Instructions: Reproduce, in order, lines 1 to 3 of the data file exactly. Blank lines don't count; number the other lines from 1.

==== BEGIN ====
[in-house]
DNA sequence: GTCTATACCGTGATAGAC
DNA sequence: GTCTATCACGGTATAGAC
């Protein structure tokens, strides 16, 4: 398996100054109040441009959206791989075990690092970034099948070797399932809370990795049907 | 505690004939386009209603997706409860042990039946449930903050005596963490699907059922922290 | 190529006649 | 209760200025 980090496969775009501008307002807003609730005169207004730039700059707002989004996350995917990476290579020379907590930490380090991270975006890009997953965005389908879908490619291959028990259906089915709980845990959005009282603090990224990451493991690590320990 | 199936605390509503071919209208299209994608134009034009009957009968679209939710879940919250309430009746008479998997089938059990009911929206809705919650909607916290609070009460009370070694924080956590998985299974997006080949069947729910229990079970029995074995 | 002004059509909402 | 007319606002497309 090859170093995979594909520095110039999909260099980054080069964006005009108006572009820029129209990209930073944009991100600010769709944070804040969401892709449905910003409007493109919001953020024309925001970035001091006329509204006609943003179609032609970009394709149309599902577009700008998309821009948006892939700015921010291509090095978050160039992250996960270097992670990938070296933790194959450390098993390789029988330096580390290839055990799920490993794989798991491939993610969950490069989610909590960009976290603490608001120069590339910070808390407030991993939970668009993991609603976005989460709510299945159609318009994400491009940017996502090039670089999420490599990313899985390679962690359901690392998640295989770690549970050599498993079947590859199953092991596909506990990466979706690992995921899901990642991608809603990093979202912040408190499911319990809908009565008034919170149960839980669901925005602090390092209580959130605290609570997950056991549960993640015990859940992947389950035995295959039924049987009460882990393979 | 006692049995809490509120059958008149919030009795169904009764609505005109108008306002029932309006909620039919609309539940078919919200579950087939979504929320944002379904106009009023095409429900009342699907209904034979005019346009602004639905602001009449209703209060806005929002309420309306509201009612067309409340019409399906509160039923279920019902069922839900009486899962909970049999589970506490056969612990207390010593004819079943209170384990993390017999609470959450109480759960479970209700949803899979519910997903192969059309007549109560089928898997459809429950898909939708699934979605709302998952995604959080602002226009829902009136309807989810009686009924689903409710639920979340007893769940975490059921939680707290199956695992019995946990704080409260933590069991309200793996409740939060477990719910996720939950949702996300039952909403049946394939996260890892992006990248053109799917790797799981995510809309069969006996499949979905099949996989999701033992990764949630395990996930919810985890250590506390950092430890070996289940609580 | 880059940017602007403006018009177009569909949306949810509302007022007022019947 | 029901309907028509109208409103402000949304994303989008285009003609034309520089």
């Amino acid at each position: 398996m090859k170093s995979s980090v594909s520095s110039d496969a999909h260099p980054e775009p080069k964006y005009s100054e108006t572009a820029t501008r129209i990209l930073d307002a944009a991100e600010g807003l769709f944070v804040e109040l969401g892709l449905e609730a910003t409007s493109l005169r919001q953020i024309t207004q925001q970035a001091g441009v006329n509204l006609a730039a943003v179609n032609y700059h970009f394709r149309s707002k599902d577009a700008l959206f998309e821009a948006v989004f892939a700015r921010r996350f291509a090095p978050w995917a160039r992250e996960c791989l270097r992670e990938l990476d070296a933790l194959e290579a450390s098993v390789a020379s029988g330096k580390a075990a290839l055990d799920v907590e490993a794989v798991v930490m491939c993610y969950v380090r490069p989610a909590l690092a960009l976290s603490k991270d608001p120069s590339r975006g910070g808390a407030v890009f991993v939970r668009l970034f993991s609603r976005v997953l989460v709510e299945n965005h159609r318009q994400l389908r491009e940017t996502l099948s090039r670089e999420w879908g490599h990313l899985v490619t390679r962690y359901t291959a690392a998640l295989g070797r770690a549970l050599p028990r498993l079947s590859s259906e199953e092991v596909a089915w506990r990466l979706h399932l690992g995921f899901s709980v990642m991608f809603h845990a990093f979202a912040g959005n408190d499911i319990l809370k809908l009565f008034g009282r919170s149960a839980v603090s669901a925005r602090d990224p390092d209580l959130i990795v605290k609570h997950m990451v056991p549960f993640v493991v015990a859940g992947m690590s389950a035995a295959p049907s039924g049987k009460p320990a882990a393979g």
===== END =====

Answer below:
[in-house]
DNA sequence: GTCTATACCGTGATAGAC
DNA sequence: GTCTATCACGGTATAGAC